It's good that you learned early. Building models for a living requires many compromises in the craft that you wouldn't stand for your own models. That's why you don't see more folks doing it! When you do such as you have with such attention to detail and in a crunch then it dawns on you, "Hey" ,You say to yourself, "This ain't fun anymore."

      Building Models for a living sometimes does result in a jaded look at the world. It is an art! It does NOT lend itself to the One man, or One woman, my rules, My shop! When you quote for a job, folks look at you like, " What, is he/she nuts" "We're talking about a stinking Toy almost".

     Sadly, That is what most folks see a model as, as unique, But not to useful( you can only look at it right?) I the world of museums and education(some Venues) they are seen as tools, for marketing or teaching. This holds true for industry as well.That's why graphics programs on computers with three dimensional abilities have done so much better. You only need the computer, a program and the time to draw it up.

      The downside to that is simple and hits most where it hurts,The pocketbook! Some things can ONLY be represented with a real detailed Miniature to look at, feel, and see, in all types of light. But, by their very Nature they are expensive! Whethet 3-d printed or scratch built and wired. It takes knowledge and an ability to translate drawings and written descriptions to a  scratch bult Model of the real thing. Few of us have the inclination to do this when you count the number of souls on the planet!!!

      Although you almost lost me a few times, you did it! You captured my attention and Made me look because I couldn"t believe what I was seeing! WELL DONE!!!!!

       

  • Member since
    August 2007
  • From: back country of SO-CAL, at the birth place of Naval Aviation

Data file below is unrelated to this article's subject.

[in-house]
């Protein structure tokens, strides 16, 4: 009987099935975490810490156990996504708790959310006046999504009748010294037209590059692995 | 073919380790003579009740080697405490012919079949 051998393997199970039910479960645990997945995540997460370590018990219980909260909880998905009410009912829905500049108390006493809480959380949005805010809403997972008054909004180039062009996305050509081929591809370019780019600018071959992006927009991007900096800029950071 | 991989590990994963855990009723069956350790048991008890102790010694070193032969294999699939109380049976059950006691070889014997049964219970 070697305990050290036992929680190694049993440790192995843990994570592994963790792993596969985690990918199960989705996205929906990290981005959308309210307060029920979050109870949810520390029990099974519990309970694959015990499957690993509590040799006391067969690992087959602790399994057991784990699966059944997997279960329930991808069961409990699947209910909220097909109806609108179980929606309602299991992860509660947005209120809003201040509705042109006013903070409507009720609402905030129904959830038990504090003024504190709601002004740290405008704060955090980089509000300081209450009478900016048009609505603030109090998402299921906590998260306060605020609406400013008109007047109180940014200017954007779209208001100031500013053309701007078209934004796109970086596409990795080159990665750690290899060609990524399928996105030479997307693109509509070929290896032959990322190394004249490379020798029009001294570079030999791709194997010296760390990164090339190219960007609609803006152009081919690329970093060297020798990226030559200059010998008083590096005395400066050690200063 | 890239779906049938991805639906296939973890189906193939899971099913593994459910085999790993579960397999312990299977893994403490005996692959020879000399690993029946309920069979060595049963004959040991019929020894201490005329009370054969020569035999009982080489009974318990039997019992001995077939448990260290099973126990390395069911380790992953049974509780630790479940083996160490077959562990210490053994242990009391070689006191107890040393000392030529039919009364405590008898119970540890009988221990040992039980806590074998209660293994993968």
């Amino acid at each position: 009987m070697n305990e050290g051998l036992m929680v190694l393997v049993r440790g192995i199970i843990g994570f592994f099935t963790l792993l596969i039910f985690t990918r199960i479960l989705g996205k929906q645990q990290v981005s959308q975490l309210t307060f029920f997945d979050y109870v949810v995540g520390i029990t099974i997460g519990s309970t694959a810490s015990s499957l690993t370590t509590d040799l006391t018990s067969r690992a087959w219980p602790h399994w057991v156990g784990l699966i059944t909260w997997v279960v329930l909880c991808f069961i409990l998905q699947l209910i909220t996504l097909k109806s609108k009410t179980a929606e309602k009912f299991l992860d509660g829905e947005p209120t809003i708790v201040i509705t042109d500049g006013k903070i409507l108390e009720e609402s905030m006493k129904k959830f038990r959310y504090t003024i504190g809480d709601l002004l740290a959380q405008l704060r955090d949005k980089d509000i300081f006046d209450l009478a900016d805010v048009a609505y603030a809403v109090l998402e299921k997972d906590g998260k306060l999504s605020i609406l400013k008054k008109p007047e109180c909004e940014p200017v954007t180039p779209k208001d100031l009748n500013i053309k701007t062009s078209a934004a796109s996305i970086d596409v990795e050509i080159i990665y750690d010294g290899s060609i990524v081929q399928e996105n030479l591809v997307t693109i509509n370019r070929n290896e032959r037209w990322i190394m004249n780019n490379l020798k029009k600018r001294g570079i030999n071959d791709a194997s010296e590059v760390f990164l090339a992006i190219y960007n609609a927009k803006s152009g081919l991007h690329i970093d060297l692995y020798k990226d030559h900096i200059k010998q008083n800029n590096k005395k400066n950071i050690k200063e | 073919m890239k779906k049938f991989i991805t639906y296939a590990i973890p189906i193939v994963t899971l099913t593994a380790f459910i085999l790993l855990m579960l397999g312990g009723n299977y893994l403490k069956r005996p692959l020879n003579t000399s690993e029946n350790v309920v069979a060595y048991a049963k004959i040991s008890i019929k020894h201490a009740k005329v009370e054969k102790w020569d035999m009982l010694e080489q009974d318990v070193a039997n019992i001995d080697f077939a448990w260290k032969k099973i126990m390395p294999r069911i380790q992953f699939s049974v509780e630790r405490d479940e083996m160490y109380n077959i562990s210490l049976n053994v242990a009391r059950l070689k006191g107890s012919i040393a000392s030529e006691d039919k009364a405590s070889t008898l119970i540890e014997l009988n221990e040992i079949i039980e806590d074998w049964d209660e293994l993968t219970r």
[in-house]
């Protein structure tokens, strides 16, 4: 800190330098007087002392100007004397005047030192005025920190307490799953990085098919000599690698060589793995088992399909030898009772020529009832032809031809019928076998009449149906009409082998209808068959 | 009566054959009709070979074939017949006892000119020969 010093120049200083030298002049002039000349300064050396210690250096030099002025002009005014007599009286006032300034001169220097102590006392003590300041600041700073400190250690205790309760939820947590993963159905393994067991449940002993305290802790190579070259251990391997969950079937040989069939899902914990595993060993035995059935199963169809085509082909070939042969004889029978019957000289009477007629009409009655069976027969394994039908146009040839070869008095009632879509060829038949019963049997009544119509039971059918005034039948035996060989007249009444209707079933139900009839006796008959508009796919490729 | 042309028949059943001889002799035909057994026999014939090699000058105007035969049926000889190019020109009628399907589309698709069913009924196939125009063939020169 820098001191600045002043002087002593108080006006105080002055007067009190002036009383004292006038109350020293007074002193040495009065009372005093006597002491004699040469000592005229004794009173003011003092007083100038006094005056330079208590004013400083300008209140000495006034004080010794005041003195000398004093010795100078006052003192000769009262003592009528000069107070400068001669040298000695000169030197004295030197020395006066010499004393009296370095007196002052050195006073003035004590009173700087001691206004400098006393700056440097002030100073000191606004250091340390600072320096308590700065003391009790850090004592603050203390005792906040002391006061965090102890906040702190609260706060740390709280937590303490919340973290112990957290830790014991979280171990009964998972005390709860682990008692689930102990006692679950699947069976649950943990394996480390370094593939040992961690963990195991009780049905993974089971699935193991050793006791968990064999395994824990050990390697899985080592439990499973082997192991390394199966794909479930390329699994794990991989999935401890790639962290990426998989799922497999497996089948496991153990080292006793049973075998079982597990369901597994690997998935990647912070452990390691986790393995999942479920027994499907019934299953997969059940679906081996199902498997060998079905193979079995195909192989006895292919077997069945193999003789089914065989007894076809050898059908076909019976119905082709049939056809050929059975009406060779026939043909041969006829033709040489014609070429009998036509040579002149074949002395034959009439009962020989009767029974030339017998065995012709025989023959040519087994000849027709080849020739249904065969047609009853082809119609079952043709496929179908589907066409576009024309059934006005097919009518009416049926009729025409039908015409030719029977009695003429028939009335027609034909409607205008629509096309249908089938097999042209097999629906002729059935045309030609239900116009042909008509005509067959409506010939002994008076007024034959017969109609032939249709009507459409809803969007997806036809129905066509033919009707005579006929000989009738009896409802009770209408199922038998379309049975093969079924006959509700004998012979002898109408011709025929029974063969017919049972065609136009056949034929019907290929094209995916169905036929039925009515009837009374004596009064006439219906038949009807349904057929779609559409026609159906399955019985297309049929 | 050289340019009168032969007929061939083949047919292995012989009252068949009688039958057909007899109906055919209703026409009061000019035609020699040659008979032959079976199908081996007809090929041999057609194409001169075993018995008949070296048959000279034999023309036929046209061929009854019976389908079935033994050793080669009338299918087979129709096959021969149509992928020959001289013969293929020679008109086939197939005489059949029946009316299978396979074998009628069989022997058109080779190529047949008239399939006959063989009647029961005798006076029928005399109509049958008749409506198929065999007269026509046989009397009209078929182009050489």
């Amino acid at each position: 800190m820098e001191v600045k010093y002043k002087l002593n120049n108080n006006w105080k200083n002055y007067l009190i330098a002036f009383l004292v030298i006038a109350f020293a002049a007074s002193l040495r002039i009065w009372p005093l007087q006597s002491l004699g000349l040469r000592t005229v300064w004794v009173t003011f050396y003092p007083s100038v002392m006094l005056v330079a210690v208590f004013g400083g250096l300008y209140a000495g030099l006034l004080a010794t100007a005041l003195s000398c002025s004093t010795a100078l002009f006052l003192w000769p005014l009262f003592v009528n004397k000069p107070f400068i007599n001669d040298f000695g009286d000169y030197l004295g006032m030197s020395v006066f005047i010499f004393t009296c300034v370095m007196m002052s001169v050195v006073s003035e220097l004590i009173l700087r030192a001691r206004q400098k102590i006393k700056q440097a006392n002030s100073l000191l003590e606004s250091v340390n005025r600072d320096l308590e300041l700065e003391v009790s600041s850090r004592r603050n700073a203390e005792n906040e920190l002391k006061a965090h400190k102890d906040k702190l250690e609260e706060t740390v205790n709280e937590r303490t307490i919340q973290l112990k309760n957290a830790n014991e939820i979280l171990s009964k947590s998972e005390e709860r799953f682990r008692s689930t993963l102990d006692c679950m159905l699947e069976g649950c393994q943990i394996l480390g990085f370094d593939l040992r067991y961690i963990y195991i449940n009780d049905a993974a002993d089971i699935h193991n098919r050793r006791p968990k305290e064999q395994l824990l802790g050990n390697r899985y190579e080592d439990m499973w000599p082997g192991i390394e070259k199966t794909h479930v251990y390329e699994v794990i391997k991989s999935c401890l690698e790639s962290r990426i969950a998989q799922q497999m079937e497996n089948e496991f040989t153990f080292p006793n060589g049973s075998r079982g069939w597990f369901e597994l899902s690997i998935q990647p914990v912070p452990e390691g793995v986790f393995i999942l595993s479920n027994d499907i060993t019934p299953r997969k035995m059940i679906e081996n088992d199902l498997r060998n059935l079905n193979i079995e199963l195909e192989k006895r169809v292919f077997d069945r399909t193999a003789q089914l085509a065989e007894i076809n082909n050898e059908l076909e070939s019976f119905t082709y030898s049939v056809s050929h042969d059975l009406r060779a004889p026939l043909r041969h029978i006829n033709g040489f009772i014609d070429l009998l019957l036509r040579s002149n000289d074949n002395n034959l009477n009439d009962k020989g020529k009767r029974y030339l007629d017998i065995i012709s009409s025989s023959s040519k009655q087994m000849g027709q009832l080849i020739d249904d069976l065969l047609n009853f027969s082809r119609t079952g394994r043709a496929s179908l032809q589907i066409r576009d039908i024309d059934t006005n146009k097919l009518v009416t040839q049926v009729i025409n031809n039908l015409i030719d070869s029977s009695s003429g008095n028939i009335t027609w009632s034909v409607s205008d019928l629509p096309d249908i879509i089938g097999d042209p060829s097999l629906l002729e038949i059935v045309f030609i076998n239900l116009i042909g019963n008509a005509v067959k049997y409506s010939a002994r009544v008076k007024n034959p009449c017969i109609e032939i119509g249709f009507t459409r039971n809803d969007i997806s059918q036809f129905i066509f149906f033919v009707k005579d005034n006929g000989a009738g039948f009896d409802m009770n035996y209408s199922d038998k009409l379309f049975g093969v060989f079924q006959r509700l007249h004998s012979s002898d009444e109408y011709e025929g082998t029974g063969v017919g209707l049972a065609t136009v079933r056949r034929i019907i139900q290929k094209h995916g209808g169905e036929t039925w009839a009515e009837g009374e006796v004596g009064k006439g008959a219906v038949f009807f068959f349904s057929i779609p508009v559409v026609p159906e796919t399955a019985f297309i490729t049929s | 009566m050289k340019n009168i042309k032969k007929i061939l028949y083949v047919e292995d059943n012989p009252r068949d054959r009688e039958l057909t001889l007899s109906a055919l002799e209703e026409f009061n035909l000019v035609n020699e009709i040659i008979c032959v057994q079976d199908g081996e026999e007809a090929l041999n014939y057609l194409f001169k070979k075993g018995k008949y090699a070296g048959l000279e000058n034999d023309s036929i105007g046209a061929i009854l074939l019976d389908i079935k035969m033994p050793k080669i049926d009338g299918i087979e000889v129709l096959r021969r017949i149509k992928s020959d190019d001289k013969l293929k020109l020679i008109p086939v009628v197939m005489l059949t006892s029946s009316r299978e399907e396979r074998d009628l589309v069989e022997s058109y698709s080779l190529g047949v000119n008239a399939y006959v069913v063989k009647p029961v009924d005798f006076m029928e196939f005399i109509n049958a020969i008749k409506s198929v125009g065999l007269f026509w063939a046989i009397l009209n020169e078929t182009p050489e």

Posted by DUSTER on Thursday, December 22, 2022 10:04 PM

Builder 2010

Test

 

You passed 

Steve

Building the perfect model---just not quite yet  Confused

  • Member since
    May 2009
  • From: Poland
Posted by Pawel on Thursday, December 22, 2022 5:43 PM

Hello!

Just that picture looks very good!

I was talking with my family today, I told them: I've been trying to build a tank with interior a few times and so far I was unable to make it... Now you pulled off something more complcated than a tank - that gives me hope for the future!

Good luck on the home stretch and have a nice day

Paweł

All comments and critique welcomed. Thanks for your honest opinions!

www.vietnam.net.pl

  • Member since
    March 2012
  • From: Louisville, KY
Posted by Builder 2010 on Thursday, December 22, 2022 5:42 PM

Well that worked!

But sending a copy of the post from on of the other Forums just failed again. Instead of re-writting the whole thing...AGAIN... please go to this URL and read it.

https://forums.kitmaker.net/t/takom-iowa-class-mark-7-16-50cal-turret-with-full-interior-start-to-finish/16832/269

Meanwhile, I'll post today's work which also was MONUMENTAL. Well maybe not quite monumental, but it was at least biblical. It was a Hanukkah miracle in that ALL the LEDs worked! That's with pulling on the wiring harness all day yesterday to fish the wires to the bottom, pull them back partially to fix a near disaster, and the pull them back down again.